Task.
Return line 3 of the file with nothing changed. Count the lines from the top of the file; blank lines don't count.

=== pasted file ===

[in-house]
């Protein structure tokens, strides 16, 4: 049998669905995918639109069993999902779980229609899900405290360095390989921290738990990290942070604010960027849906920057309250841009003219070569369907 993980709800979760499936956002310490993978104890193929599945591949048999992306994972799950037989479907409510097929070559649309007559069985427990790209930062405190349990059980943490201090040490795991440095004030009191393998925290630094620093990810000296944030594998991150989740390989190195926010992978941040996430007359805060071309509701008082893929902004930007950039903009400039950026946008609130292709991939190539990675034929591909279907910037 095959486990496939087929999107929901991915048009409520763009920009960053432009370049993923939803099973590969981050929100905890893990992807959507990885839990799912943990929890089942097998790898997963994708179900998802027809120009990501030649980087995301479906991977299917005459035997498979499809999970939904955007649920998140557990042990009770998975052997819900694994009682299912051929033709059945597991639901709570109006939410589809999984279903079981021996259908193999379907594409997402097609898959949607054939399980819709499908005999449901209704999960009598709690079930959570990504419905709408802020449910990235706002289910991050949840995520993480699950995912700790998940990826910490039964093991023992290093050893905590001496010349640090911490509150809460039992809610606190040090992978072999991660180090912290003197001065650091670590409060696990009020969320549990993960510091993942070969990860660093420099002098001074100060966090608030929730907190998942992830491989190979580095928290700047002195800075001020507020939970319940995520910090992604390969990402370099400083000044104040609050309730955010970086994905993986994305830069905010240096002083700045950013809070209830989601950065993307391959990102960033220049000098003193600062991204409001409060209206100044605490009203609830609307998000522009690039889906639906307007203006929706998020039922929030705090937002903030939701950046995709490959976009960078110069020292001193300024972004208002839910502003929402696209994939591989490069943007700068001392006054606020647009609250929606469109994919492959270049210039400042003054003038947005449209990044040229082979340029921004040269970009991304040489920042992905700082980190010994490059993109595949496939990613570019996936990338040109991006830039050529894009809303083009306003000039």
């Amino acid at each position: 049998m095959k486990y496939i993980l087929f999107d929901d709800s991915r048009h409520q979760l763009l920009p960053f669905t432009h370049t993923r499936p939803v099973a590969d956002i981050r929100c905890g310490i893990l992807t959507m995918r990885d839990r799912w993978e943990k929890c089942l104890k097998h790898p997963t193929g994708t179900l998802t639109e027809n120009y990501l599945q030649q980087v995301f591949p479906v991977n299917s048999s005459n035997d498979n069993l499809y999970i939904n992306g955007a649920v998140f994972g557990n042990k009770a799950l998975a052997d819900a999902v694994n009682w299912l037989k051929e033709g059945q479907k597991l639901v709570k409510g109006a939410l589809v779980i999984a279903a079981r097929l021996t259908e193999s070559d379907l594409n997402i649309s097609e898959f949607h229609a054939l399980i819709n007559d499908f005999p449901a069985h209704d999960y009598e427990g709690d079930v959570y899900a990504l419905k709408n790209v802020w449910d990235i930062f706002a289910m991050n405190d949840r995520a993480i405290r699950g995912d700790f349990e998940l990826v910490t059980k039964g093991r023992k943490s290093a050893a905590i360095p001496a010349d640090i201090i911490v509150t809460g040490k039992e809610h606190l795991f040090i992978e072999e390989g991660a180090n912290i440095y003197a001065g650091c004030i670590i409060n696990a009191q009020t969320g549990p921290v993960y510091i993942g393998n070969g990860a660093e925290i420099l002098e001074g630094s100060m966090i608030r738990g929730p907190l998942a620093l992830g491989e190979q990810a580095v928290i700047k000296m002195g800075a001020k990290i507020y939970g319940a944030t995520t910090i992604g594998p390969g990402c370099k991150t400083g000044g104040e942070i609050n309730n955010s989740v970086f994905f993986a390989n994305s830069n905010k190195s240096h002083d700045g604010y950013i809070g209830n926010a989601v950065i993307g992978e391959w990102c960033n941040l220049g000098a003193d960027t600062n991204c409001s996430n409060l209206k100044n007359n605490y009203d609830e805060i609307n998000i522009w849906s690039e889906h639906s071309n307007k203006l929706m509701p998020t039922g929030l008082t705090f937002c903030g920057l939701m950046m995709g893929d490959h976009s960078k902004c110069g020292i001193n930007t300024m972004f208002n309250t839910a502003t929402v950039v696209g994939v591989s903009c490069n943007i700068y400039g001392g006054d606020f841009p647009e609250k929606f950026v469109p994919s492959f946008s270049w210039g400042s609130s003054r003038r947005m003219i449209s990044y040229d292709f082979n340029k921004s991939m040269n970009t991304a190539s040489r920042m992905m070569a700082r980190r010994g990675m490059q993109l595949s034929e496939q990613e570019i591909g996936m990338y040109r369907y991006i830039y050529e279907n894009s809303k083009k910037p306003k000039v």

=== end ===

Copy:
């Amino acid at each position: 049998m095959k486990y496939i993980l087929f999107d929901d709800s991915r048009h409520q979760l763009l920009p960053f669905t432009h370049t993923r499936p939803v099973a590969d956002i981050r929100c905890g310490i893990l992807t959507m995918r990885d839990r799912w993978e943990k929890c089942l104890k097998h790898p997963t193929g994708t179900l998802t639109e027809n120009y990501l599945q030649q980087v995301f591949p479906v991977n299917s048999s005459n035997d498979n069993l499809y999970i939904n992306g955007a649920v998140f994972g557990n042990k009770a799950l998975a052997d819900a999902v694994n009682w299912l037989k051929e033709g059945q479907k597991l639901v709570k409510g109006a939410l589809v779980i999984a279903a079981r097929l021996t259908e193999s070559d379907l594409n997402i649309s097609e898959f949607h229609a054939l399980i819709n007559d499908f005999p449901a069985h209704d999960y009598e427990g709690d079930v959570y899900a990504l419905k709408n790209v802020w449910d990235i930062f706002a289910m991050n405190d949840r995520a993480i405290r699950g995912d700790f349990e998940l990826v910490t059980k039964g093991r023992k943490s290093a050893a905590i360095p001496a010349d640090i201090i911490v509150t809460g040490k039992e809610h606190l795991f040090i992978e072999e390989g991660a180090n912290i440095y003197a001065g650091c004030i670590i409060n696990a009191q009020t969320g549990p921290v993960y510091i993942g393998n070969g990860a660093e925290i420099l002098e001074g630094s100060m966090i608030r738990g929730p907190l998942a620093l992830g491989e190979q990810a580095v928290i700047k000296m002195g800075a001020k990290i507020y939970g319940a944030t995520t910090i992604g594998p390969g990402c370099k991150t400083g000044g104040e942070i609050n309730n955010s989740v970086f994905f993986a390989n994305s830069n905010k190195s240096h002083d700045g604010y950013i809070g209830n926010a989601v950065i993307g992978e391959w990102c960033n941040l220049g000098a003193d960027t600062n991204c409001s996430n409060l209206k100044n007359n605490y009203d609830e805060i609307n998000i522009w849906s690039e889906h639906s071309n307007k203006l929706m509701p998020t039922g929030l008082t705090f937002c903030g920057l939701m950046m995709g893929d490959h976009s960078k902004c110069g020292i001193n930007t300024m972004f208002n309250t839910a502003t929402v950039v696209g994939v591989s903009c490069n943007i700068y400039g001392g006054d606020f841009p647009e609250k929606f950026v469109p994919s492959f946008s270049w210039g400042s609130s003054r003038r947005m003219i449209s990044y040229d292709f082979n340029k921004s991939m040269n970009t991304a190539s040489r920042m992905m070569a700082r980190r010994g990675m490059q993109l595949s034929e496939q990613e570019i591909g996936m990338y040109r369907y991006i830039y050529e279907n894009s809303k083009k910037p306003k000039v």